In my opinion, King Saul did less than the sin of adultery and murder that David committed, yet God forsook him and declared that David was his favoured one. Was God partial? Maybe He was. But you see, God is interested in the heart. That’s why we need to understand God’s ways. David was a man with a broken and contrite heart. When Saul’s sin was exposed to him, he replied, “I have sinned. But please honour me before the elders of my people and before Israel…” (1 Samuel 15:30). However, when David’s sin was brought to his awareness, he said, “I have sinned against the Lord” (2 Samuel 12:13). “Have mercy upon me O God… Against you, you only have I sinned and done what is evil in your sight” (Psalm 51:1, 4). So, if you were God, who would have found favour with you – Saul or David? 
The key question  is, ‘What is the state of your heart?’ How is your relationship with Jesus? Do you give Him time in worship, prayer and the study of His word? Do you seek him genuinely? Or is your prayer life all about, ‘give me this or that, kill my enemies, do not put me to shame…etc?’ Are you really interested in finding out more about Him, His likes and dislikes, His ways of relating with men, the secrets to the manifestation of His glory on the earth?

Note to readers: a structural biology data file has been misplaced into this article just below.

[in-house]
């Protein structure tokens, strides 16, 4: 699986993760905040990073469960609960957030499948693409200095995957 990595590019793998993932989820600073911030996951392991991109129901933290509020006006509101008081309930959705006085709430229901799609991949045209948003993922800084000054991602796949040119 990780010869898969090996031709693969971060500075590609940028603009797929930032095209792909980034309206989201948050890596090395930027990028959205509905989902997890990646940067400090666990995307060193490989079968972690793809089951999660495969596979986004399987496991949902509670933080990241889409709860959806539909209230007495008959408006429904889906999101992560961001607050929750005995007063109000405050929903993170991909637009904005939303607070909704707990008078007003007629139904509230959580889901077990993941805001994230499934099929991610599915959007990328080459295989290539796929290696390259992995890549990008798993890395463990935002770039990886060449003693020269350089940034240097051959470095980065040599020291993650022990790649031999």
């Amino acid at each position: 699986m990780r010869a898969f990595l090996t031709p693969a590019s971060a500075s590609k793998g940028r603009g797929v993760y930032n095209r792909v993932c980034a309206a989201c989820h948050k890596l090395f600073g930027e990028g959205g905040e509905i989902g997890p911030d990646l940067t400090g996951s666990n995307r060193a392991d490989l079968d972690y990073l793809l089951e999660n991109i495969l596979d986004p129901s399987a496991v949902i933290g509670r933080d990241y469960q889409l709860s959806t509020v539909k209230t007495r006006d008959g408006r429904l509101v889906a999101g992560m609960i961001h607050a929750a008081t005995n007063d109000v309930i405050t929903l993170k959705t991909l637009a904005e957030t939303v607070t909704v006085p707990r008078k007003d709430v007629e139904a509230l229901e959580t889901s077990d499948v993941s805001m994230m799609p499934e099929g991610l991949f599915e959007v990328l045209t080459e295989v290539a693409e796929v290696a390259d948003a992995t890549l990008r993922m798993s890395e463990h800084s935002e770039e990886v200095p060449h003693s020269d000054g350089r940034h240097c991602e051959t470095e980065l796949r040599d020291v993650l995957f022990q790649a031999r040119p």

When God disappoints us, it’s not because He is incapable, it’s  rather a sign that we don’t know and understand Him as we ought to.
What is your motivation for going to church or calling yourself a Christian? Were you raised in a Christian family and are yet to find out who God is for yourself? Did a problem or personal crisis bring you to God and He solved it for you? After sometime with Him, He  wants you to  know Him more closely; to learn and understand who He is by study, fellowship with believers, prayer and revelation by the Holy Spirit.
In conclusion, when God disappoints us, it’s not because He is incapable, it’s  rather a sign that we don’t know and understand Him as we ought to.
Think on this.

Prayer Neutralizes Fear

Word of God. Photo credit:

I’m a frequent reader of E. A. Adeboye’s Open Heavens devotional notes. This post was inspired by today’s devotional topic. I’m reminded that indeed men ought always to pray and not to faint (Luke 18:1).

Quoting Adeboye,

If you are constantly tormented by fear,  it is an indication of the absence of an effective prayer life.

My experience
I’ve learned that when I find myself worrying so much about something, it’s most likely that I’ve not been praying about it. Amazingly, when I spend time in prayer over matters that cause worry, anxiety or fear, calmness comes into my mind. I can trust God more. I’ve found out that it’s not enough to just confess the scriptures into a situation, it’s important to dedicate time to pray about it.

What’s your experience with fear, worries and prayer?

Leke Babayomi